Fossils, flints and bones 200,000 years old go on display.
The Pleistocine Museum of Rome been inaugurated by the city's mayor Ignazio Marino and admission is free to visitors.
Located in Casal de' Pazzi in the Rebibbia district of Rome, the museum contains the fossils and remains of prehistoric elephants, rhinos and aurochs, as well as traces of the first men who hunted the ancient creatures.
The museum's origins date back to 1981 when construction workers discovered an elephant tusk on the site. Further excavations revealed that there had been a river in the area about 200,000 years ago, and archaeologists unearthed some 2,000 fossils and flints, which are now on display.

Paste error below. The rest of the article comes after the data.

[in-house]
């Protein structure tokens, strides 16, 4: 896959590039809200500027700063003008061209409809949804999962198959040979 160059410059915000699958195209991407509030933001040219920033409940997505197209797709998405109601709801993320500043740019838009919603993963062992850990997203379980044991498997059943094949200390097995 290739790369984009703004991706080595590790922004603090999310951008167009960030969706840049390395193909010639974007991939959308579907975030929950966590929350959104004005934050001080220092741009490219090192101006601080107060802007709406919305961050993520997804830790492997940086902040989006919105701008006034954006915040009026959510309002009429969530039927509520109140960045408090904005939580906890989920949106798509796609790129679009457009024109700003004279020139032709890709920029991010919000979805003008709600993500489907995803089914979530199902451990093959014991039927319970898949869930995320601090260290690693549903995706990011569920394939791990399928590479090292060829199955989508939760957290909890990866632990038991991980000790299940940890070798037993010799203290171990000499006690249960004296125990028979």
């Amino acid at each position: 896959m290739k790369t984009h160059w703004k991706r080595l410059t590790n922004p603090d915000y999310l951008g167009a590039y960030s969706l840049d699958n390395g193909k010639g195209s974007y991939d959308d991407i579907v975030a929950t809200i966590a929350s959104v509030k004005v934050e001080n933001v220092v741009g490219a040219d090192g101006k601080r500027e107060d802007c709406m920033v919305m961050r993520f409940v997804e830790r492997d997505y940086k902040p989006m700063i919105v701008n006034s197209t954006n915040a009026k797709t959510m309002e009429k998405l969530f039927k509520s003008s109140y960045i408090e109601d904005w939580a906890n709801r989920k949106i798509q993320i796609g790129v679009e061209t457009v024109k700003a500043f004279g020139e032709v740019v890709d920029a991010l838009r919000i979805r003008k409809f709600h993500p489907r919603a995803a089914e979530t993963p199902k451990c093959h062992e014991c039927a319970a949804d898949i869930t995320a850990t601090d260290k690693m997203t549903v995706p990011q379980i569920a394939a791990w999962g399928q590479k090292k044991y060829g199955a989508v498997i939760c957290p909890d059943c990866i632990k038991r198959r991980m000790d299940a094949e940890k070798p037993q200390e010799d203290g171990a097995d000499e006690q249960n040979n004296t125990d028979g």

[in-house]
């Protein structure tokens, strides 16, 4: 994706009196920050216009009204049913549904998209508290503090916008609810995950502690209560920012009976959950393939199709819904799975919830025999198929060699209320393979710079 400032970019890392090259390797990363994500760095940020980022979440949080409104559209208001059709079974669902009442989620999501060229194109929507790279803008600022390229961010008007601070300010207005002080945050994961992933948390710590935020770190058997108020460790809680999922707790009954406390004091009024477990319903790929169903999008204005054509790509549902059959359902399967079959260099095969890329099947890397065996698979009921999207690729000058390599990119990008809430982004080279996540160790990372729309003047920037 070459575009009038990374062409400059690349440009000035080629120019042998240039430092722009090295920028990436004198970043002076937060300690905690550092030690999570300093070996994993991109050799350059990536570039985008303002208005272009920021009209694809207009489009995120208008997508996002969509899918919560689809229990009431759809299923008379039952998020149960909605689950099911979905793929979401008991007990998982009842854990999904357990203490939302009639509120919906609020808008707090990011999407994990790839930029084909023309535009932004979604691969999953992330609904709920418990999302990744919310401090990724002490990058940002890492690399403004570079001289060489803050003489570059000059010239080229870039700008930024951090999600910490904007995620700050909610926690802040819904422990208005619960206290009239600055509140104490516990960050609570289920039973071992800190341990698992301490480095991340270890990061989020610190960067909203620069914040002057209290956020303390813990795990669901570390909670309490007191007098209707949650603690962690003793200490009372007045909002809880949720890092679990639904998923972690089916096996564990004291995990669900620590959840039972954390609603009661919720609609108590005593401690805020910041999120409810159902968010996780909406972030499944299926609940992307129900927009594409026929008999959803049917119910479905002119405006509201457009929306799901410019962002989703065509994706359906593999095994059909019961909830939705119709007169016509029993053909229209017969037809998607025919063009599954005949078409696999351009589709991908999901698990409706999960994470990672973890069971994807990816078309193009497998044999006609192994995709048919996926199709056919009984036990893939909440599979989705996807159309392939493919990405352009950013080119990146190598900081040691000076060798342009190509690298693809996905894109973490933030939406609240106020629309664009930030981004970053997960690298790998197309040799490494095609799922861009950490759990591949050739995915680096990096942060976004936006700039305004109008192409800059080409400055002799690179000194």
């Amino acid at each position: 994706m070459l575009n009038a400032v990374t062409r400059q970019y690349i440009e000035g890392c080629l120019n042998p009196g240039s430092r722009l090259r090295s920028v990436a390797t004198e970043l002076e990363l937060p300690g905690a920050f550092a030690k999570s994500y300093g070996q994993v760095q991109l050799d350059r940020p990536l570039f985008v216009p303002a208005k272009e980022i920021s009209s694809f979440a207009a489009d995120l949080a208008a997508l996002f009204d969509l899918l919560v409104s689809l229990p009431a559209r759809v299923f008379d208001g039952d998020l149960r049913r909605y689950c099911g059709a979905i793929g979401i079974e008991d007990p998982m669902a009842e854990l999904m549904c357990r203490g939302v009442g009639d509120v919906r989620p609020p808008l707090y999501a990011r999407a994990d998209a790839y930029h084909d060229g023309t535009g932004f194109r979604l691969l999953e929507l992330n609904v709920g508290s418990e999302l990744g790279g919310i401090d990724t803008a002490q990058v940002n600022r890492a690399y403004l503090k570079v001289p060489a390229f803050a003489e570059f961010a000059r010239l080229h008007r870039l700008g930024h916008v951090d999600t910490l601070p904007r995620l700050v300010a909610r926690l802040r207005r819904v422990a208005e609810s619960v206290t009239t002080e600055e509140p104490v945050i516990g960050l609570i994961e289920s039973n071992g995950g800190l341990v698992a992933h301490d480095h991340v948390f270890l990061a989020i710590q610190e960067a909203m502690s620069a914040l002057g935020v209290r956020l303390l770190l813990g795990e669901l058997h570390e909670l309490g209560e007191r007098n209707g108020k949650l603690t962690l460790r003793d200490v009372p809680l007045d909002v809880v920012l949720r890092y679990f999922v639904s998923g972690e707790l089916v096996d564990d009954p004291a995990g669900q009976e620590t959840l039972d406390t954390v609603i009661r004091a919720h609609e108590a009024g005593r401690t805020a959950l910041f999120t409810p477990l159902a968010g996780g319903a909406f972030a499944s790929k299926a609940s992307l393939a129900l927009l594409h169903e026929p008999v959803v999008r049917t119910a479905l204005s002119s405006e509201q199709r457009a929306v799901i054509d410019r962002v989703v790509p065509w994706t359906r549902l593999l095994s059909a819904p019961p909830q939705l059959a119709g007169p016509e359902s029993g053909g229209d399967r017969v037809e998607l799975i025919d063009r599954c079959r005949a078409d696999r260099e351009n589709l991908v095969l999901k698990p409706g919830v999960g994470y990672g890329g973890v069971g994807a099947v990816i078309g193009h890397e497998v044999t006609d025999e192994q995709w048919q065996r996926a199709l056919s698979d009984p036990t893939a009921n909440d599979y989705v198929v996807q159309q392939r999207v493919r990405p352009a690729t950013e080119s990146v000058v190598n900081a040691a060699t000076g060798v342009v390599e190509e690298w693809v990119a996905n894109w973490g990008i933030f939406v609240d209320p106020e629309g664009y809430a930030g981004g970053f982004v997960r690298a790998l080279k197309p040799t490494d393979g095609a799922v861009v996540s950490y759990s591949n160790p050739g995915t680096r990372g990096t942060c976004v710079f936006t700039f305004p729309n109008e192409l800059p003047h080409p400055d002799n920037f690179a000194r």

The museum, which was inaugurated on 30 March, has been added to the other seven free municipal museums: Villa di Massenzio, Museo delle Mura, Museo di Scultura Antica Giovanni Barracco, Museo Pietro Canonica, Museo della Repubblica Romana e della Memoria Garibaldina, Museo Napoleonico and Museo Carlo Bilotti.
The museum is open from Tues-Fri from 09.00-14.00 and from Sat-Sun from 10.00-14.00.
To arrange a visit tel. 060608 and for more details see city website.
Via Ciciliano, junction with Via Egidio Galbani, tel. 06671077007.
Photos by La Repubblica
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